Athlete Mo Farah reveals he was trafficked illegally to the UK

Sir Mo Farah, the four-time Olympic gold medal athlete, recently revealed his real identity in a BBC/Red Bull Studios documentary, The Real Mo Farah. The programme details his journey on a false passport from war-torn Somaliland in northern Somalia to the UK when he was only nine years old in 1993.

Farah at the 2008 European Cross Country Championships [Photo by Erik van Leeuwen]

The programme received a wide viewership with several million watching—an indication of the generally sympathetic response within the population to the plight of asylum seekers and refugees, particularly their children.

Farah revealed that his real name is Hussein Abdi Kahin. He was trafficked and held by his trafficker Nimco Farah in domestic servitude until he disclosed the abuse to his physical education teacher Alan Watkinson. Watkinson along with other teachers contacted social services who arranged for the boy to live with a schoolmate’s mother, a Somali woman called Kinsi, who raised him as her own.

Watkinson’s recognising of the immense talent that Farah had as a long-distance runner set him on a course that enabled him to win many local, national and international races, culminating in his astonishing medals haul at the 2012 and 2016 Olympic Games. Last month Farah, aged 39, announced his retirement from track athletics, but he will run at the 2022 London Marathon in October.

In the film Watkinson notes, “The only language he seemed to understand was the language of PE and sport.” Farah states, “The only thing I could do to get away from this [living situation] was to get out and run”.

Watkinson did everything possible to ensure Farah secured British citizenship, which has granted in 2000 but only after what Watkinson described as a “long process”.

The documentary details how Farah’s father was killed by a ballistic missile while herding the family goats. Mo, at the time just four years old and a twin in a family of nine, faced extreme destitution. Following his father’s death, he was separated from his mother and moved to Djibouti with his twin brother to live with his uncle.

Farah details his troubled early years prior to his arrival in the UK and subsequently. Even when he was allowed to attend school at the age of 12, he struggled to fit in and had constant clashes with school authorities. Sarah Rennie, his form tutor at the time, explained, “When Mo came to the school, we had very confused messages about his past. We were having meeting after meeting trying to discover and work out exactly what his background was. As time went on, we had incredible behaviour difficulties with Mo across the school, and we needed to speak to somebody.”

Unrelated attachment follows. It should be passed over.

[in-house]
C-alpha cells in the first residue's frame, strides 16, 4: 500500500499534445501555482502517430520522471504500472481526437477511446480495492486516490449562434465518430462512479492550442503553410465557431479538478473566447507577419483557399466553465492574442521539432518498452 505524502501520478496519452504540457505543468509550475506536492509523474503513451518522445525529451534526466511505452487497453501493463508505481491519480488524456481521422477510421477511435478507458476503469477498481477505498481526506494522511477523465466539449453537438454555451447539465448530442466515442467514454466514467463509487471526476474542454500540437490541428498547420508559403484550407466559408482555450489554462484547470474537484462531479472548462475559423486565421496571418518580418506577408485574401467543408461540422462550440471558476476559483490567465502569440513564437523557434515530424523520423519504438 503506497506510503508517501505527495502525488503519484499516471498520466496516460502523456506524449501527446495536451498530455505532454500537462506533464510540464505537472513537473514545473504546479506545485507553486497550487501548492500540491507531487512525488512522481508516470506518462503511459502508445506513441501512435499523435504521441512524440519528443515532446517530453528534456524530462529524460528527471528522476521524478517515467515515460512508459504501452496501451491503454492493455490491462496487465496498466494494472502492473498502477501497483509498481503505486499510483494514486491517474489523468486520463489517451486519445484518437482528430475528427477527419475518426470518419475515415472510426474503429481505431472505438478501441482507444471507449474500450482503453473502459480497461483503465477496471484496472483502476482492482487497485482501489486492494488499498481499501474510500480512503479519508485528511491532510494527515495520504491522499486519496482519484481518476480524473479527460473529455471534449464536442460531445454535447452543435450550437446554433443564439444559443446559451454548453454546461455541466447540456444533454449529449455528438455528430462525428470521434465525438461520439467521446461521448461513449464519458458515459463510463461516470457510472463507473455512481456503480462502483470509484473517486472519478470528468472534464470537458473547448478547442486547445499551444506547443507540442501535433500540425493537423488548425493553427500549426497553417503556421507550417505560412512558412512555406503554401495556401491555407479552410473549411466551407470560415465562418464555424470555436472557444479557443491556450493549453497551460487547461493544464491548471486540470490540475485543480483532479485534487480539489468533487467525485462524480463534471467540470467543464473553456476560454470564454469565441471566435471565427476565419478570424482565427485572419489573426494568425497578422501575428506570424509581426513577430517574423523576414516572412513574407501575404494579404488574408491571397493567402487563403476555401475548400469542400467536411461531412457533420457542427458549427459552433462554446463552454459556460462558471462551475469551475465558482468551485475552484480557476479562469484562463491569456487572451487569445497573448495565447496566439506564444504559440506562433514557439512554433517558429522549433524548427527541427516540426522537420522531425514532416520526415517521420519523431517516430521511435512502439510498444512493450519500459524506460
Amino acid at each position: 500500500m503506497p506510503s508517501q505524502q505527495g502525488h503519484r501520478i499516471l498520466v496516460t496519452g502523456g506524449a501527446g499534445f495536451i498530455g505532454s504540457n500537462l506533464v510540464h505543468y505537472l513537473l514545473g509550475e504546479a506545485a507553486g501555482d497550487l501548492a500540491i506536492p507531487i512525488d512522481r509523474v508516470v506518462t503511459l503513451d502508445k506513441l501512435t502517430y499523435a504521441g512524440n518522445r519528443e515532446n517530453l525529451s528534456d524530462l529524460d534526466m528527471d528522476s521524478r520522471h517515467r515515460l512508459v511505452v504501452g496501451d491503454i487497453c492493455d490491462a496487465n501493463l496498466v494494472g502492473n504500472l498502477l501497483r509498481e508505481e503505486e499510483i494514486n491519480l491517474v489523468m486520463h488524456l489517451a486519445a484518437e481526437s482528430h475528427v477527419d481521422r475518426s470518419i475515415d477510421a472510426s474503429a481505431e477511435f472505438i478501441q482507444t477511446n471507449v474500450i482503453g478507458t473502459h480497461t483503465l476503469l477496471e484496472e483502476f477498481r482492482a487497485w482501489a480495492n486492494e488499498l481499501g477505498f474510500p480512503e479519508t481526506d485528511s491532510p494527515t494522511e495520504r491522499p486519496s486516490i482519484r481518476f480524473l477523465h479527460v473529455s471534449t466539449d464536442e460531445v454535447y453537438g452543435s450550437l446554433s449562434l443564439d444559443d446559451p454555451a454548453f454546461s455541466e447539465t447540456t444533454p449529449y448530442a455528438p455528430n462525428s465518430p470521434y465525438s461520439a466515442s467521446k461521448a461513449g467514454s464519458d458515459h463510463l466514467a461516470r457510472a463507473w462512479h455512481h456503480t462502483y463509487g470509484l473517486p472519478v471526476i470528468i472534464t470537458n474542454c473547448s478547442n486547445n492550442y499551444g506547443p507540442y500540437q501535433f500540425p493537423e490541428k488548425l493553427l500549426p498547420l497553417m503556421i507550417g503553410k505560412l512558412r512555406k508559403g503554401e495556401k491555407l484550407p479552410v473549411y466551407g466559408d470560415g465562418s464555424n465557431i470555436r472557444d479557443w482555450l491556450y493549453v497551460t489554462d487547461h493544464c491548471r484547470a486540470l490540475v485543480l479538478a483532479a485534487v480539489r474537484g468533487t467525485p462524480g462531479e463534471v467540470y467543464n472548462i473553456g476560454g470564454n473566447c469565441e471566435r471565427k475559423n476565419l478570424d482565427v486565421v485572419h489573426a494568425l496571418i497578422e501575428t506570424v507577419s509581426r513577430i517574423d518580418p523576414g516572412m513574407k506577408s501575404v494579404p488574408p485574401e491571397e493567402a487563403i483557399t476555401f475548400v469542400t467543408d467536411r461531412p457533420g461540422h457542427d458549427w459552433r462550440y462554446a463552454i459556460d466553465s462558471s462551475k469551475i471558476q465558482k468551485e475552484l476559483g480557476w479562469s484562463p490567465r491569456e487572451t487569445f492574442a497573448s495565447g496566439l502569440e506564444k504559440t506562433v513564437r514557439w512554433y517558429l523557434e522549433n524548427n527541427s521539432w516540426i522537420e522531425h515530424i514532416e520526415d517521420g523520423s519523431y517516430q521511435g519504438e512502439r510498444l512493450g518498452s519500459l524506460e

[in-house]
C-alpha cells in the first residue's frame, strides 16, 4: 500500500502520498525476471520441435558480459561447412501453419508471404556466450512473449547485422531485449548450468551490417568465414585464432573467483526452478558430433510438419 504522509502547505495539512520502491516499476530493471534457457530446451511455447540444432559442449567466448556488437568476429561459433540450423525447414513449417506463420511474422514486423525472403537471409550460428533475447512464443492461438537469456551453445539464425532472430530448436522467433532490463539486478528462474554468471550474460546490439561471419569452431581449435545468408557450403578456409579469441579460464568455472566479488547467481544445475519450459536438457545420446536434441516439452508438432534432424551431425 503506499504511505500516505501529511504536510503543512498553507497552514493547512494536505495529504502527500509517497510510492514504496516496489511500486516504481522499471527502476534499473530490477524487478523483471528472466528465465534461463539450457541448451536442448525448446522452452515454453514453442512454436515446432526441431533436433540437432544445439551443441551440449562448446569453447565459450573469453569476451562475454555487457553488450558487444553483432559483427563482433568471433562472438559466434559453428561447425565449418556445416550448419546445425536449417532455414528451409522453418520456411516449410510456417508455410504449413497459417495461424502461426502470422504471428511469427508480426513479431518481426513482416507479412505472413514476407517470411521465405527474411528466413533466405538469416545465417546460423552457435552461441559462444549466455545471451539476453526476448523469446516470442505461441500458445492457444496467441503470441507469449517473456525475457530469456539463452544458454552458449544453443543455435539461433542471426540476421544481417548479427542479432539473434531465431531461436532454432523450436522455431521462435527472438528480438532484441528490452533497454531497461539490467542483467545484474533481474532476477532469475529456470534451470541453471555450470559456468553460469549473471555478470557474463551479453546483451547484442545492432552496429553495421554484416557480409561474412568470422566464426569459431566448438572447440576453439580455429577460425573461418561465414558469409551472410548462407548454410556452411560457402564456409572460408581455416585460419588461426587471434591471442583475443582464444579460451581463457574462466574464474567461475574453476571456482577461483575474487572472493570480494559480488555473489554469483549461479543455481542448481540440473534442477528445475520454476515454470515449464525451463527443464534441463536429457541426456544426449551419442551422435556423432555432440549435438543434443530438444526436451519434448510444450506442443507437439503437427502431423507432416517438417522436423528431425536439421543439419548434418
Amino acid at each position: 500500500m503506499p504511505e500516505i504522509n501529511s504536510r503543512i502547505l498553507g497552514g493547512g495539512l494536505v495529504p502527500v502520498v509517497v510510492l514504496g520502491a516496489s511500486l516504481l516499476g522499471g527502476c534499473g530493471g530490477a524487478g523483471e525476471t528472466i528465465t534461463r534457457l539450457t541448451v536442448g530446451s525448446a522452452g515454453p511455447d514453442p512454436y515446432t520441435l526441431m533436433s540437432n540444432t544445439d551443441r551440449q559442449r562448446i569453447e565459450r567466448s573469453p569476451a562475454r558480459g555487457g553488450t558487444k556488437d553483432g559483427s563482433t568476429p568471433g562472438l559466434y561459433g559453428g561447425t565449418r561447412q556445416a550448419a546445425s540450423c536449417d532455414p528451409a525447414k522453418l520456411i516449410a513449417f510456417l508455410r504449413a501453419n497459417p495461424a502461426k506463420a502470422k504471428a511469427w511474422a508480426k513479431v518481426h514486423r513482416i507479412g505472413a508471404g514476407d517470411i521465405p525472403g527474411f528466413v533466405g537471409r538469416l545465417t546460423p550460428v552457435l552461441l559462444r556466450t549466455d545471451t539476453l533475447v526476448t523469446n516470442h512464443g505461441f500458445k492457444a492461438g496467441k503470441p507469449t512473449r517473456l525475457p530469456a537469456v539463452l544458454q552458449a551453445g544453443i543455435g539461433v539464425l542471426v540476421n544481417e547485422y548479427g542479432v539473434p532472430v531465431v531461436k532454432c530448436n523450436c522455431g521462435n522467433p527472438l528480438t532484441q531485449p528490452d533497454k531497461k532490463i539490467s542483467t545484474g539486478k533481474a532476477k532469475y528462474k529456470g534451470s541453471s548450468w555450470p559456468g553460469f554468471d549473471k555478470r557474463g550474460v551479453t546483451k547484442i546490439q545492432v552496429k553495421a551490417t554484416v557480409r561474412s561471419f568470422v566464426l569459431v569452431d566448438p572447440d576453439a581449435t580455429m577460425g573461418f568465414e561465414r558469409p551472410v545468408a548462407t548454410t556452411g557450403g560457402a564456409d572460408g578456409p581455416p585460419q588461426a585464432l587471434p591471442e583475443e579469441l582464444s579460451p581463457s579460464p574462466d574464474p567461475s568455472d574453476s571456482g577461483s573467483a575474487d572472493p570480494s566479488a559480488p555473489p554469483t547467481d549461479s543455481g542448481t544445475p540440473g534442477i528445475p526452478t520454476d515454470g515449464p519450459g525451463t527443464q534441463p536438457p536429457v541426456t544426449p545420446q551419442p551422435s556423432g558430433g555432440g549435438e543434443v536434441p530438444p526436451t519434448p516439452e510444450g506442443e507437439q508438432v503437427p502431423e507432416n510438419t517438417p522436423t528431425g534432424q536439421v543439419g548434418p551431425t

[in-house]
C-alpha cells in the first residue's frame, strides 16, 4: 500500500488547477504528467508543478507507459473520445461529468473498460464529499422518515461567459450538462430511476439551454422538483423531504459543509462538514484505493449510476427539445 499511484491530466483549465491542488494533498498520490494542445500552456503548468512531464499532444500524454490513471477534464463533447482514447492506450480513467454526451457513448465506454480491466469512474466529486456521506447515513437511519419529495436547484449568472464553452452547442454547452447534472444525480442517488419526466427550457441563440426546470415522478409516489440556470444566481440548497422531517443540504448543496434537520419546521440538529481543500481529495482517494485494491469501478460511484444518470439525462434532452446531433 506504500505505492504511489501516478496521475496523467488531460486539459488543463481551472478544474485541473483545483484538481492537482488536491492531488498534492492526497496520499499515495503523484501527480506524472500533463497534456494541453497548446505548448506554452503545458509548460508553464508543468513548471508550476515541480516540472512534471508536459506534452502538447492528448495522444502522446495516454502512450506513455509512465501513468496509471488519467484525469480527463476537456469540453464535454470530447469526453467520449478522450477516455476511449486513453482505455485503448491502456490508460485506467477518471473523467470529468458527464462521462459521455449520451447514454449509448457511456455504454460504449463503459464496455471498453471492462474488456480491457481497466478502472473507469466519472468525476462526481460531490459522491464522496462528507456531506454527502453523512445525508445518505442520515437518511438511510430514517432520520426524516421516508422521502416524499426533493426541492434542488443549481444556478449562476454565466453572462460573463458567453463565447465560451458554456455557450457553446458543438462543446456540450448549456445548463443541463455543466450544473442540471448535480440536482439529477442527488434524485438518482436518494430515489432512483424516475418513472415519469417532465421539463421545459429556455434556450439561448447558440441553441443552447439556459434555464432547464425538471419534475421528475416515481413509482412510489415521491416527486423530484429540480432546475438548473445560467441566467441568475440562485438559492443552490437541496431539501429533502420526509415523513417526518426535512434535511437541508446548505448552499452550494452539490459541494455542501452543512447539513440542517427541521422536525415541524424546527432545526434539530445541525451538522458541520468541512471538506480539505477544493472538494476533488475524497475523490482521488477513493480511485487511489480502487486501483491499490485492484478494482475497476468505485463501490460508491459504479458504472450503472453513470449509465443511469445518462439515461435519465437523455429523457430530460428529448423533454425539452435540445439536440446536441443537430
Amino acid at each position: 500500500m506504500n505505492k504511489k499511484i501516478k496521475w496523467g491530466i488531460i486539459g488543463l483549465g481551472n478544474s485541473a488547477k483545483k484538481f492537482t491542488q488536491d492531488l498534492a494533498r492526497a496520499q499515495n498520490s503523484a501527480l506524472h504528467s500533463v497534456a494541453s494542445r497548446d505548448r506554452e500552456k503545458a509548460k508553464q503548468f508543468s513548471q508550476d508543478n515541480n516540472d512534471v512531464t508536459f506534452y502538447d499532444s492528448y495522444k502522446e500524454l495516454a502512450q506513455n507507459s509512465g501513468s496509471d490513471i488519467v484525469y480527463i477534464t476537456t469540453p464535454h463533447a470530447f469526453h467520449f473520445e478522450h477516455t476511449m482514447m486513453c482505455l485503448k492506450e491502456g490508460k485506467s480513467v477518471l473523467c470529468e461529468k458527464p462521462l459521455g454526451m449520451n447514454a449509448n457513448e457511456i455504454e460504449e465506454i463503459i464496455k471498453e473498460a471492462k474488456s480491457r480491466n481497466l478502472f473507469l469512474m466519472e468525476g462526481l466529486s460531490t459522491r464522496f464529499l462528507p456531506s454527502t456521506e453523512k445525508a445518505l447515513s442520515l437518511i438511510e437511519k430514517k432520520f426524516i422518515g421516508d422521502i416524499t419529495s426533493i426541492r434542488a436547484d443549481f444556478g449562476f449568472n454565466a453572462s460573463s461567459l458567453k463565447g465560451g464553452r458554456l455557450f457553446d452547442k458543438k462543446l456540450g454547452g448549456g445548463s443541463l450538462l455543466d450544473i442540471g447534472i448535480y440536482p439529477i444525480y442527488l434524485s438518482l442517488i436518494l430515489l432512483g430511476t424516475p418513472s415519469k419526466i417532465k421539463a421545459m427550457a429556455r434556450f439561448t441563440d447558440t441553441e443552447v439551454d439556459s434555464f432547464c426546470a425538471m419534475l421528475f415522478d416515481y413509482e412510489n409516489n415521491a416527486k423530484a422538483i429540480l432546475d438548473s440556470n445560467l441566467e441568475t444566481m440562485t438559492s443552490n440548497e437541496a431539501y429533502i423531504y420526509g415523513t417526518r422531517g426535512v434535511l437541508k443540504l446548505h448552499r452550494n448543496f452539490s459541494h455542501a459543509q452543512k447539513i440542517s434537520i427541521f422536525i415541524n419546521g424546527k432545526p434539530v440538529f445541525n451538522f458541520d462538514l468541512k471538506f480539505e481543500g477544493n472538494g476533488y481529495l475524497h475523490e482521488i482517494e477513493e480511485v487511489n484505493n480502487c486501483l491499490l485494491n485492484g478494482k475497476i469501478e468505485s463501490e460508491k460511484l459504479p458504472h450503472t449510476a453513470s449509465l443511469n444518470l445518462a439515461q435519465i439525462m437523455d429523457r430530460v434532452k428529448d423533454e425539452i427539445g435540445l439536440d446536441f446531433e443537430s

They became more worried as the people he was staying with never turned up. Farah was questioned many times but became adept at avoidance as he was facing constant threats from his trafficker.

In one of the most moving parts of the documentary Farah and his son return to Somaliland to meet his birth mother and family. As Farah’s athletics profile widened a chance meeting occurred in the restaurant where Farah had worked with a friend of his mother, Aisha, in Somaliland. She asked Farah’s real name, showed him a photo of his mother and gave him a cassette from her.

Recalling events Farah states, “It wasn’t just a tape… It was more of a voice - and then it was singing sad songs for me, like poems or like traditional song, you know. And I would listen to it for days, weeks.” One side of the tape had a phone number on it, asking him to call but with the caveat, “If this is a bother or causing you trouble, don't—just leave it—you don't have to contact me.” Farah tells the film, “I’m going, ‘Of course I want to contact you’.”

Farah’s revelations could have put his family at great risk. While assured by their barrister that his wife and children were safe, the decision on Farah’s legal status to reside in Britain rested with the Home Office as his nationality was technically “obtained by fraud or misrepresentations”. Within days the Home Office assured the Farah family that no further action would be taken.